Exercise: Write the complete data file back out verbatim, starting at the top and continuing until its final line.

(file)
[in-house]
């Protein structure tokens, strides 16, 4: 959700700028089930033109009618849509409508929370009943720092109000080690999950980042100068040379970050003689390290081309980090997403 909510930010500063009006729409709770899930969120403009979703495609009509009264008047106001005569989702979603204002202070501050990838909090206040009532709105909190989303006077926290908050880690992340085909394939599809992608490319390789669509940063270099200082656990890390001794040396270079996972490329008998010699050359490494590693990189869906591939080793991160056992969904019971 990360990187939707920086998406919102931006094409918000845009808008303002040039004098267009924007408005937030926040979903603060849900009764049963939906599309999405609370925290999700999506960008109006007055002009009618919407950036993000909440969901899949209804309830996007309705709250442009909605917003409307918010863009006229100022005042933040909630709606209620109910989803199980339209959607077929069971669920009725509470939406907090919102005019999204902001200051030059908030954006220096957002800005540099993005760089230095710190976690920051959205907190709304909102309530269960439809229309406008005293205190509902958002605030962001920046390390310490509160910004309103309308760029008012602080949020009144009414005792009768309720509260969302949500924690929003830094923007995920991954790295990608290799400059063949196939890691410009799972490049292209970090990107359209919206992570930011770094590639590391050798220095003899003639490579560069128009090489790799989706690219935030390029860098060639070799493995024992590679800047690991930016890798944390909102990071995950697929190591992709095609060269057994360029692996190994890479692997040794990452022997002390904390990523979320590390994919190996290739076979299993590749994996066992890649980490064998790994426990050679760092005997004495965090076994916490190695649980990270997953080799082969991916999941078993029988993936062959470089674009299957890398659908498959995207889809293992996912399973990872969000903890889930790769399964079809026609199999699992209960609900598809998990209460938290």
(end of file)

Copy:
[in-house]
């Protein structure tokens, strides 16, 4: 959700700028089930033109009618849509409508929370009943720092109000080690999950980042100068040379970050003689390290081309980090997403 909510930010500063009006729409709770899930969120403009979703495609009509009264008047106001005569989702979603204002202070501050990838909090206040009532709105909190989303006077926290908050880690992340085909394939599809992608490319390789669509940063270099200082656990890390001794040396270079996972490329008998010699050359490494590693990189869906591939080793991160056992969904019971 990360990187939707920086998406919102931006094409918000845009808008303002040039004098267009924007408005937030926040979903603060849900009764049963939906599309999405609370925290999700999506960008109006007055002009009618919407950036993000909440969901899949209804309830996007309705709250442009909605917003409307918010863009006229100022005042933040909630709606209620109910989803199980339209959607077929069971669920009725509470939406907090919102005019999204902001200051030059908030954006220096957002800005540099993005760089230095710190976690920051959205907190709304909102309530269960439809229309406008005293205190509902958002605030962001920046390390310490509160910004309103309308760029008012602080949020009144009414005792009768309720509260969302949500924690929003830094923007995920991954790295990608290799400059063949196939890691410009799972490049292209970090990107359209919206992570930011770094590639590391050798220095003899003639490579560069128009090489790799989706690219935030390029860098060639070799493995024992590679800047690991930016890798944390909102990071995950697929190591992709095609060269057994360029692996190994890479692997040794990452022997002390904390990523979320590390994919190996290739076979299993590749994996066992890649980490064998790994426990050679760092005997004495965090076994916490190695649980990270997953080799082969991916999941078993029988993936062959470089674009299957890398659908498959995207889809293992996912399973990872969000903890889930790769399964079809026609199999699992209960609900598809998990209460938290």